Max Bruch

Max Bruch (1838-1920)

Nationality: German
Born: January 6, 1838, Cologne Died: October 2, 1920, Berlin (age 82)

[8] Eight Pieces [Acht Stücke], Op. 83 (for clarinet, viola and piano)

(for clarinet, viola and piano)
4:01 I. Andante
2:23 II. Allegro con moto
7:20 III. Andante con moto
3:26 IV. Allegro agitato
5:37 V. Rumänische Melodie. Andante
6:07 VI. Nachtgesang. Andante con moto
3:31 VII. Allegro vivace, ma non troppo
5:17 VIII. Moderato
Duration: 38 minutes (approximately)
Composed: 1910 (age 71-72)
Published: 1910, Berlin: N. Simrock (age 71-72)
3 recordings, 18 videos
autoopen autoplay
15:01
Vardi, Weigand, Weinstock
(part 1 of 2)
18:31
Vardi, Weigand, Weinstock
(part 2 of 2)
4:18
Tudorache, Gridchouk, Riolo
I. Andante
1:58
Tudorache, Gridchouk, Riolo
II. Allegro con moto
7:43
Tudorache, Gridchouk, Riolo
III. Andante con moto
3:37
Tudorache, Gridchouk, Riolo
IV. Allegro agitato
5:58
Tudorache, Gridchouk, Riolo
V. Rumänische Melodie. Andante
6:10
Tudorache, Gridchouk, Riolo
VI. Nachtgesang. Andante con moto
3:53
Tudorache, Gridchouk, Riolo
VII. Allegro vivace, ma non troppo
4:53
Tudorache, Gridchouk, Riolo
VIII. Moderato
4:02
Meyer, Caussé, Duchable
I. Andante
2:25
Meyer, Caussé, Duchable
II. Allegro con moto
7:45
Meyer, Caussé, Duchable
III. Andante con moto
3:18
Meyer, Caussé, Duchable
IV. Allegro agitato
5:16
Meyer, Caussé, Duchable
V. Rumänische Melodie. Andante
6:13
Meyer, Caussé, Duchable
VI. Nachtgesang. Andante con moto
3:15
Meyer, Caussé, Duchable
VII. Allegro vivace, ma non troppo
5:38
Meyer, Caussé, Duchable
VIII. Moderato
From Kai Christiansen

Max Bruch (1838-1920)

Eight Pieces, Op. 83, for Clarinet, Viola and Piano (1910)

Max Bruch The German composer Max Bruch was five years younger than Brahms, three years older than Dvořák, and his richly successful music in a late but “classical” Romantic style is clearly akin to the music of these more famous contemporaries. Despite a catalog of admirable works across all genres (opera, choral music, symphonies, concerti, and chamber music), Bruch is today remembered primarily for his gorgeous and immensely popular Violin Concerto No. 1 in G Minor, Op. 26 (1866) and perhaps the Kol Nidrei, Op. 47, for Cello and Orchestra (1880). During his lifetime, Bruch was known mostly as a composer of choral music and for his decades of service as musical director, conductor and composition teacher. He lived well beyond both Brahms and Dvořák through the end of WWI at which time his music was regarded as conservative if not “suddenly” old-fashioned with its 19th century aesthetic compared with the expressionist, atonal and Dadaist tendencies of the modernist 20’s. After his death, during the Nazi Regime, Bruch’s music was banned due to his questionable association with such topics as the Jewish Kol Nidrei. His music disappeared. Looking backward from the long view of the 20th century, it would seem that Bruch, a late master of a style he did not innovate, simply becomes parenthetical in a dense, condensed history.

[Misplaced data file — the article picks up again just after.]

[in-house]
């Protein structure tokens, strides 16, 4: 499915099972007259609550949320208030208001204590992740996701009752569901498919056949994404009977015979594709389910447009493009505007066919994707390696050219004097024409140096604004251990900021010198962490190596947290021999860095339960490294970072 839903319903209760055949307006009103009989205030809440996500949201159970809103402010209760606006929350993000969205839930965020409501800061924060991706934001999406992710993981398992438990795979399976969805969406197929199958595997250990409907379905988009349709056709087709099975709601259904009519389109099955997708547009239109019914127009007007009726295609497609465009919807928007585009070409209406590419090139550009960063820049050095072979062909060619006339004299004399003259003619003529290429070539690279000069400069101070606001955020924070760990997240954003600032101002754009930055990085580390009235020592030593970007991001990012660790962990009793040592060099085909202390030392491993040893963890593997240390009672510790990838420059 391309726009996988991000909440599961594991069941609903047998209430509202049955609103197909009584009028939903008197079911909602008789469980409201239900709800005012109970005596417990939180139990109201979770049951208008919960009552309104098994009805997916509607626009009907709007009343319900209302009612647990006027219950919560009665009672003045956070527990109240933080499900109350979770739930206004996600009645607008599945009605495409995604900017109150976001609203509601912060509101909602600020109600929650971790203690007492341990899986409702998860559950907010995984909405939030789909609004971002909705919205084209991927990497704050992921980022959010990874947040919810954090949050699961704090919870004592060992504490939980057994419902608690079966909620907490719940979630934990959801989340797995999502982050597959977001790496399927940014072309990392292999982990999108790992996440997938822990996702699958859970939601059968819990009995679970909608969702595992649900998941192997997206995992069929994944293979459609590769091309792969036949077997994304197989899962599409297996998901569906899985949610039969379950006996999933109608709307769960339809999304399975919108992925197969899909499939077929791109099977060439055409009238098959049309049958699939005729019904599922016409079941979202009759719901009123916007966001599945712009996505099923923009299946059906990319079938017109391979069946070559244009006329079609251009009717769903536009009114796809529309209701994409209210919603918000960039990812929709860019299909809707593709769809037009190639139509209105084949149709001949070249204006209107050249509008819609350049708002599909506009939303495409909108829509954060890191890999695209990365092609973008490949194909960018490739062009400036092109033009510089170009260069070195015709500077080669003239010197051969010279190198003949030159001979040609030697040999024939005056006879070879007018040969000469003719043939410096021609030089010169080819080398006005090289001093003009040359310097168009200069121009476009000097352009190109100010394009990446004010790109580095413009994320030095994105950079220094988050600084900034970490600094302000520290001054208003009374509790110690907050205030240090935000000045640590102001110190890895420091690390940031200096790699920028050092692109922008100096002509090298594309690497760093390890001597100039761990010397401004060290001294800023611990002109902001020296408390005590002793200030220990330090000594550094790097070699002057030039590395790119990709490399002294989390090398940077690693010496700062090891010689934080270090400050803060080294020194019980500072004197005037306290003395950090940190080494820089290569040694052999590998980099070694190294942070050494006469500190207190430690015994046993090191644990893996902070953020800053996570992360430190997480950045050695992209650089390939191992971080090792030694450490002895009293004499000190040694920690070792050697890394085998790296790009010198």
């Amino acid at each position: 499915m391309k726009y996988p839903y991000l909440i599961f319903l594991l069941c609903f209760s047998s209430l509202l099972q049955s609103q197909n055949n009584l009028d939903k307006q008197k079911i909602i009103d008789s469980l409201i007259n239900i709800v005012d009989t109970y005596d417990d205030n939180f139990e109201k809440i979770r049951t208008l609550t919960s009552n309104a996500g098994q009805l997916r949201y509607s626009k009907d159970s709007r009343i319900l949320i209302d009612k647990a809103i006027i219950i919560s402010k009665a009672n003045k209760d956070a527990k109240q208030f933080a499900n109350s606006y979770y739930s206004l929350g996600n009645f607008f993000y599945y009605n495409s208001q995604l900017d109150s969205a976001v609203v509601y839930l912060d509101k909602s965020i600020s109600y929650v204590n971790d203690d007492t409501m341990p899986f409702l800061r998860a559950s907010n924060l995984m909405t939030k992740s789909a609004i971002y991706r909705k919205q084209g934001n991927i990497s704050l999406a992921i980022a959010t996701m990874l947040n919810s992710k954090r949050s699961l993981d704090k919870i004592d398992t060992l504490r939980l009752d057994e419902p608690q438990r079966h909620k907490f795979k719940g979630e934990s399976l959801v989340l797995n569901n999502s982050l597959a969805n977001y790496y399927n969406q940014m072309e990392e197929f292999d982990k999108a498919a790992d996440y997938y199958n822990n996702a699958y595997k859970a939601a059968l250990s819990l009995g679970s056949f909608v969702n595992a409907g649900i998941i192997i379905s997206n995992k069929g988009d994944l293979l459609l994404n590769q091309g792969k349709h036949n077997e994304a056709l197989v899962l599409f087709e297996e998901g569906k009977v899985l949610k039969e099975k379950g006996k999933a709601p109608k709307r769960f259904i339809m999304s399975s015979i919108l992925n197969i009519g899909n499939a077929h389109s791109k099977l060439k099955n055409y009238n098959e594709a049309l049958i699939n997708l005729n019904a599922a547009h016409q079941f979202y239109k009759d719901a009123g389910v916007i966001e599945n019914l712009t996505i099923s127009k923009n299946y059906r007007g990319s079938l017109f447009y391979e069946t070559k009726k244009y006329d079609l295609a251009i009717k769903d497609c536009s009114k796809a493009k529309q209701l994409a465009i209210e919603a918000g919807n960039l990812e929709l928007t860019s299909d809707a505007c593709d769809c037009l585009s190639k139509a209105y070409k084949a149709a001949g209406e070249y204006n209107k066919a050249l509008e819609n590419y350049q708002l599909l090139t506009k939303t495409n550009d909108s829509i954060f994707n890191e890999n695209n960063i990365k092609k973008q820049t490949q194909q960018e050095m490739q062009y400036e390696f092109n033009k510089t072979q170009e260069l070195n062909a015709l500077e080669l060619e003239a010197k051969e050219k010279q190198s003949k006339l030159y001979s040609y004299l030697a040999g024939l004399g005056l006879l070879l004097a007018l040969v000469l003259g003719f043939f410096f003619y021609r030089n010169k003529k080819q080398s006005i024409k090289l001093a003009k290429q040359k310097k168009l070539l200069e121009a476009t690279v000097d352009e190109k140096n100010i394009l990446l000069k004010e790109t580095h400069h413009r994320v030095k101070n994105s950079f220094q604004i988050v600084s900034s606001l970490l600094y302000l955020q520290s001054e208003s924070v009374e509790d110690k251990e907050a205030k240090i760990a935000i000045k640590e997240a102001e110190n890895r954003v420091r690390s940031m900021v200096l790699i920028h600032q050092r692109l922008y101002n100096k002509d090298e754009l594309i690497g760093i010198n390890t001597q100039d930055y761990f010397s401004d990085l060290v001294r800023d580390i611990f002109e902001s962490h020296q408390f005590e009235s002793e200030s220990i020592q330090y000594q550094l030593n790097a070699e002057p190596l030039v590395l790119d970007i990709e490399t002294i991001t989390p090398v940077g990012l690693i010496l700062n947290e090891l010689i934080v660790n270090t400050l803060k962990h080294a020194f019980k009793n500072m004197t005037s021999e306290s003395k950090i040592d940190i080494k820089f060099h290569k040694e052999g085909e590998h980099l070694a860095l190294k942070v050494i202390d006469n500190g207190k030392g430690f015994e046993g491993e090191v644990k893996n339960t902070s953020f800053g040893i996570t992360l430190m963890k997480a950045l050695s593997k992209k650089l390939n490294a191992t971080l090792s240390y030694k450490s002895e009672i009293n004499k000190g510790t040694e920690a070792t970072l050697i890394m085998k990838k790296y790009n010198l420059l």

While much of Bruch is worth rediscovery, his chamber music is particularly so. He wrote a sextet, a piano trio, two string quartets, three string quintets and a late string octet, all of it engaging, rich and skillfully formed: a secret trove of beautiful music in the grand style. But his most well-known chamber work is the eminently worthy collection of Eight Pieces for Clarinet, Viola and Piano, op. 83 of 1910. Bruch composed them for his twenty-five-year-old son, Max Felix, who was just beginning his career as a professional clarinetist at the time. It would seem that several aspects combine to grace this work with intimate significance: the musical inspiration of Bruch’s own son, the special character of the clarinet, the “halo” of historical trios from Brahms and Mozart, Bruch’s own advanced, fragile age, and, finally, the very twilight of a Romantic style that would soon be banished to a lost epic of the past.

Although they comprise a collection of individual, short “miniatures”, Bruch’s pieces are much more than brief character sketches for the salon: They are beautifully scored chamber trios with lyrical melodies, romantic harmonies and articulated forms full of passionate expression and elegant design. While Bruch inevitably evokes Brahms, one also hears ample reflections of Schumann, Schubert and Beethoven and a clear, ripe tradition of German Romanticism. Commentators often point out the predominance of minor keys yet many of the pieces eventually transform their initial melancholy into a kind of resolved, illuminated nobility. Along with a variety of mood and tempo, the music offers a fluid variety of scoring featuring each of the three instruments in the strong relief of intimately interactive chamber textures. A year later, Bruch would pursue these unique sonorities with another work for his son, the Concerto for Clarinet, Viola, and Orchestra in E minor, Op. 88 of 1911.

© Kai Christiansen Used by permission. All rights reserved.


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